What is President's Day?
We all love holidays, don't we? A day off from work or school is something that we all look forward to. Just like how we wait in February for the three-day weekend! We enjoy the holidays, but there is an important history behind it!
A government holiday that is celebrated in the United States on the third Monday of February each year is known as President's Day.
Let us tell you something very interesting. The real name for President's Day is actually for Washington's Birthday. America's first president, George Washington, was born on February 22nd in 1732. He spent his life serving his country. So when he passed away in 1799, February 22ndbecame an important day to honor his life and work.
But the holiday didn't become official till 1879 when President Rutherford B. Hayes signed into law. The day was then announced a federal holiday for celebrating an individual person.
We celebrate many federal holidays, such as Independence Day, Thanksgiving, Christmas, New Year's. So which one is your favorite?
These worksheets contain a number of different activities using a dedicated set of vocabulary words related to the President's Day observance, including word search, fill in the blanks, scrambled words, word wall flash cards, acrostic poems, crossword puzzles, and more. The collection also includes six different packs of Bingo cards, which can be used during discussions of the topics. Last but not least, a KWHL (know, what, how, learn) diagram is included to help students pick a topic to explore in more depth. This is a purely American holiday that is always observed on the third Monday of the month of February. It originally started as a celebration of George Washington's life and quickly transitioned to observing the contributions of all the President's.
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Have you ever wondered why there is a limit to how long a person
can be president? George Washington was elected president
without anyone competition in 1788 and 1792, and he probably
would have been elected again in 1796, if he hadn't decided that
two four-year terms were enough.
What we know today about president's is so shaped for us by the news media.
How to Teach Students About U.S. Presidents
Learning about the nation's history can be boring for many kids, but only if teachers aren't creative. President's Day can be a good opportunity to learn more about Lincoln and Washington, but the U.S. has a long line of presidents. You can use other opportunities and activities to teach your classroom about presidents and their contributions.
If you are wondering how to teach students about US presidents, you can try out these activities.
Puppetry with Presidents
You don't have to get too complicated with the puppets. You can get a print of the president's head and stick it on a popsicle stick. You can ask the students to write a fun script about a theme or concept from the American history of a president. They can learn more about slavery and the Constitution, or even center the script around dinner parties at the White House.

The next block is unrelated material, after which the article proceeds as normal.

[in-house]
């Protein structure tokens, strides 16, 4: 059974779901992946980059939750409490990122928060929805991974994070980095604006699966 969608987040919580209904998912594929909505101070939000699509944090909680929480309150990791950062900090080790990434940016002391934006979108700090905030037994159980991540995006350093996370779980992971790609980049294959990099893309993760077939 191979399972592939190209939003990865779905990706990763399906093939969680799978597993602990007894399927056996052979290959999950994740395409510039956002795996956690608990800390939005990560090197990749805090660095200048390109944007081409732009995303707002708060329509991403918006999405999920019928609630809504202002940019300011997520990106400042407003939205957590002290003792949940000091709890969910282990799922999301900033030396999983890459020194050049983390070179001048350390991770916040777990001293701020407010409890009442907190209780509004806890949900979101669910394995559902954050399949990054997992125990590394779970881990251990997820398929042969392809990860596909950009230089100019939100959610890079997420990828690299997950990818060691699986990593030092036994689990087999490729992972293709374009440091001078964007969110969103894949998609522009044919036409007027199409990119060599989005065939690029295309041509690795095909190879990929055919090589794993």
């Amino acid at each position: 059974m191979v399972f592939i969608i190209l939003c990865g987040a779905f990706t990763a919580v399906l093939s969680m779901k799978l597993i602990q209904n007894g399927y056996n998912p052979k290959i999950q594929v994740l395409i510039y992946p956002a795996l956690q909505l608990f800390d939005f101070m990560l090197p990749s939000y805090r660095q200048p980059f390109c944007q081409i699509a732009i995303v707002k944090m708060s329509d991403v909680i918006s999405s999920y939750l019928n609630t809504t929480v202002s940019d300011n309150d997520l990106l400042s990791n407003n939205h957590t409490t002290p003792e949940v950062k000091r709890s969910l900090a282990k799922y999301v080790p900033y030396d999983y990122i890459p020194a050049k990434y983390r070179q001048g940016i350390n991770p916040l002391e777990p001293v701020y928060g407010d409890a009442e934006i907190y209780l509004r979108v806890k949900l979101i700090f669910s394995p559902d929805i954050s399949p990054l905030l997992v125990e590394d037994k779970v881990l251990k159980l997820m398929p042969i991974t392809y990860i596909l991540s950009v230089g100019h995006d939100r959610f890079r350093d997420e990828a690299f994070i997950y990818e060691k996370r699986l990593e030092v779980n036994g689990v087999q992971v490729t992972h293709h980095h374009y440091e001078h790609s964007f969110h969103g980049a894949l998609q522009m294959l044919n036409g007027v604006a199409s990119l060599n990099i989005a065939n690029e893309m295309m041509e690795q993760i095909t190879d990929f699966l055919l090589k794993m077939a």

They can learn more about presidents while mapping a story and designing plots. They can learn more story writing skills and storytelling while learning.
Baseball Cards of Presidents
Baseball cards are used to show off statistics related to a player's career. You can design baseball cards for presidents that showcase their accomplishments and achievements year by year. You can include political affiliation and biographical information. All you need to do is write down presidential information with a photo.
All presidents ran campaigns as a candidate since it has been part of the American tradition for around a century. You can get your students to research the issues that the nation was facing at their time and create campaigns for assigned candidates. Let them imagine how old presidents would campaign in modern society using new tactics, mottos, slogans, and campaign ads.
You can assign each student a different president and make them an “expert” on them. You can put together a great class of five students coming in to speak about the president every day. This can help them learn more about each president.
Each kid can get a list of 24 presidents and tell them to fill out a bingo card one at a time. Make sure to tell them to free up the middle space. You can start the bingo game by reading a description of each president. Students can check off what president they think you are talking about. The student who gets a row of presidents first wins the Bingo!
There are some worksheets that you can create to quiz the students. However, we all know how students feel about quizzes. So, you can try and make them fun by incorporating rewards for whoever gets the most answers. Prizes can make the students more excited.
There are a lot of movies based on the life and work of different presidents. You can learn more by watching Presidential Facts, The American Presidents, and more. There are many presidential libraries on YouTube that you can put on. Some Hollywood films can also be a great option. 1776 is all about the founding fathers when they were fighting against the UK for independence. John Adams by HBO offers many interesting stories about his life. Thirteen Days also offers great insight into the Cuban Missile Crisis.
There are many fun ways to approach teaching and learning about presidents. Now that you know how to teach students about US presidents, you can try out these methods!